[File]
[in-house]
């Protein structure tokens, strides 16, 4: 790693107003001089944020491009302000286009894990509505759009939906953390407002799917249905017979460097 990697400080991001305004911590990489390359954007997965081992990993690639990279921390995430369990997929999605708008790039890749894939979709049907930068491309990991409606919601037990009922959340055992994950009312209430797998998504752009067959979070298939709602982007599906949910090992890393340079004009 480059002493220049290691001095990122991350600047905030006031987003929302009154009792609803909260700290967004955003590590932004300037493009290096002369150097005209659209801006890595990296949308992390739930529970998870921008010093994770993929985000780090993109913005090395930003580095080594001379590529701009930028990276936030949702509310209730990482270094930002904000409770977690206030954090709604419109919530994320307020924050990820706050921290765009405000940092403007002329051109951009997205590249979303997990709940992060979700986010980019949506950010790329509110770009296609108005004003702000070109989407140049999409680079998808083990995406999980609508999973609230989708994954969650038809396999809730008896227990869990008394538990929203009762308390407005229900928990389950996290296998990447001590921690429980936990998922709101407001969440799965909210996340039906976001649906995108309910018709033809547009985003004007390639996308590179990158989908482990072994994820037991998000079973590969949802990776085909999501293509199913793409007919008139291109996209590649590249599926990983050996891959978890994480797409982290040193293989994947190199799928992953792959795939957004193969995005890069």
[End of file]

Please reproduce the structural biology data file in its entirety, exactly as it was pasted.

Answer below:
[in-house]
């Protein structure tokens, strides 16, 4: 790693107003001089944020491009302000286009894990509505759009939906953390407002799917249905017979460097 990697400080991001305004911590990489390359954007997965081992990993690639990279921390995430369990997929999605708008790039890749894939979709049907930068491309990991409606919601037990009922959340055992994950009312209430797998998504752009067959979070298939709602982007599906949910090992890393340079004009 480059002493220049290691001095990122991350600047905030006031987003929302009154009792609803909260700290967004955003590590932004300037493009290096002369150097005209659209801006890595990296949308992390739930529970998870921008010093994770993929985000780090993109913005090395930003580095080594001379590529701009930028990276936030949702509310209730990482270094930002904000409770977690206030954090709604419109919530994320307020924050990820706050921290765009405000940092403007002329051109951009997205590249979303997990709940992060979700986010980019949506950010790329509110770009296609108005004003702000070109989407140049999409680079998808083990995406999980609508999973609230989708994954969650038809396999809730008896227990869990008394538990929203009762308390407005229900928990389950996290296998990447001590921690429980936990998922709101407001969440799965909210996340039906976001649906995108309910018709033809547009985003004007390639996308590179990158989908482990072994994820037991998000079973590969949802990776085909999501293509199913793409007919008139291109996209590649590249599926990983050996891959978890994480797409982290040193293989994947190199799928992953792959795939957004193969995005890069």